The researchers also examined the microscopic structure of eggshells Qianlong Using multiple techniques, including histological thin section, electron backscatter diffraction, energy dispersive spectroscopy, and scanning electron microscopy. The results showed that Qianlong It had eggshell microstructures similar to other Cretaceous dinosaur egg fossils, which likely consisted of two layers—stratum mammillaria and stratum continuous—and had fully developed eggshell units. Limestone layer Qianlong The eggs were thicker than most soft-shelled eggs but thinner than hard-shelled eggs. Comparison of eggshell fractionation between different eggshell types also indicates that the surface of the eggshell Qianlong Small fragments, resembling leathery eggshells, appeared in contrast to the folded surface of soft-shelled eggs or the large segmented surface of hard-shelled eggs. These observations indicate that Qianlong She lays leathery eggs.

Summary of the ancestral eggshell type of the main nodes

Summary of ancestral eggshell type for major nodes with maximum posterior probabilities in all ASR analyses. Credit: IVPP

Evolutionary trends in dinosaur eggs

In order to test macroevolutionary patterns for selected reproductive traits across the dinosaur-to-bird transition, the researchers compiled data from 210 fossil and extant species, representing all major reptile clades, and tested evolutionary trends using multiple time-referenced lineages.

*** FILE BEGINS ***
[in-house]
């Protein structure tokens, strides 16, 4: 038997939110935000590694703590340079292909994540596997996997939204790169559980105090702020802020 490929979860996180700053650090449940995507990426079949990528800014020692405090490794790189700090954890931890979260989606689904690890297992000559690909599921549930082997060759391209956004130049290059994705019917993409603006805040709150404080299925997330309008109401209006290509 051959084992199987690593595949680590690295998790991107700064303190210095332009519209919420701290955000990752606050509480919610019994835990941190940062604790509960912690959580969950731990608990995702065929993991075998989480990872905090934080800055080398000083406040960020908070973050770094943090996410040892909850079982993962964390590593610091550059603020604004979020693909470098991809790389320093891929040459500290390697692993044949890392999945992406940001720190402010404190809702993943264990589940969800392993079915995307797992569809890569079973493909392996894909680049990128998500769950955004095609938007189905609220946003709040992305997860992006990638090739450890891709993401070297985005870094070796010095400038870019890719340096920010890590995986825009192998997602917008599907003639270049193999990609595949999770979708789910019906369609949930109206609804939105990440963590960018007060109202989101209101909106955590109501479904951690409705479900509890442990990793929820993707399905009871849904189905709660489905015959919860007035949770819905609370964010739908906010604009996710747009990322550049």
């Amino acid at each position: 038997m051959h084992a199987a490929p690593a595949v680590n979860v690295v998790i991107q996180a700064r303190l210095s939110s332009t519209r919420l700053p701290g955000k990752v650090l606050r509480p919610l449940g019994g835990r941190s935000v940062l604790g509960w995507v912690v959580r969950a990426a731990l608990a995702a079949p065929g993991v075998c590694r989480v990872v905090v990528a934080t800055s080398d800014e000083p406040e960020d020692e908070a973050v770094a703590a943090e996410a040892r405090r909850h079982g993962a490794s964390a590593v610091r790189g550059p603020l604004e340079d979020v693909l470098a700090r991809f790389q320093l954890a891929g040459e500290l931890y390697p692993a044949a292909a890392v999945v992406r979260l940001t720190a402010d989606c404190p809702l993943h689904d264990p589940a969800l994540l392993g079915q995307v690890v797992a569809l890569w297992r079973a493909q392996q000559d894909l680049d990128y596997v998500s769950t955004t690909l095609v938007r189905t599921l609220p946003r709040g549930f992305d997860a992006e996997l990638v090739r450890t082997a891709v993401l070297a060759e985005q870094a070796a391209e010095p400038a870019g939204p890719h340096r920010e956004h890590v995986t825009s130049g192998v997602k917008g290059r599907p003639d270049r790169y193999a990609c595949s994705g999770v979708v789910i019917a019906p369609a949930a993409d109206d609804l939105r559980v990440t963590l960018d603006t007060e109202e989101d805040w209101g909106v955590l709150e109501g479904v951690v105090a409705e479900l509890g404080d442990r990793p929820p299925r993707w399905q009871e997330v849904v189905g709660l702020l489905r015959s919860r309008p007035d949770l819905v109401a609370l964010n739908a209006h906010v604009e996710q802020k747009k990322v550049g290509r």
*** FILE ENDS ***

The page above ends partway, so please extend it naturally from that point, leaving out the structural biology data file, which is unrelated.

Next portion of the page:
They found that relative egg size decreased from the base of the diapsida to the base of the saurischia, but showed an increasing trend from the early theropods to the crownbird node. The most significant increase in egg size occurred early in the evolution of theropods. Regarding eggshell thickness, they discovered that thickness tended to decrease from the base of archosaurs to the base of saurischia, followed by a significant increase in eggshell thickness early in the evolution of theropods. An increasing trend in eggshell thickness also occurred in the evolution of sauropodomorphs.

Egg shape was generally preserved during the evolution of diploids into living birds. For example, although theropod egg elongation reached its peak in oviraptorosaurs—with the greatest egg elongation among diploids—it would later revert to its ancestral state. As a result, all branches of crown birds inherited only slightly elongated eggs.

Overall, the reconstruction of the ancestral state of different types of eggshells supports the conclusion that the first dinosaur egg was probably leathery, relatively small, and oval in shape. Furthermore, leathery eggshells may have been the ancestral condition of Avemetatarsalia, Arcosauria, and Testudines.

Reference: “Extraordinary Early Jurassic Fossils with Leathery Eggs Sheds Light on Dinosaur Reproductive Biology” by Fengluo Han, Yilon Yu, Shukang Zhang, Rong Zeng, Xinjin Wang, Huiyang Cai, Tianzhuang Wu, Yingfeng Wen, Sifu Cai, Chun Li, Rui Wu , Chi Zhao and Xing Shu, October 9, 2023, National Science Review.
doi: 10.1093/nsr/nwad258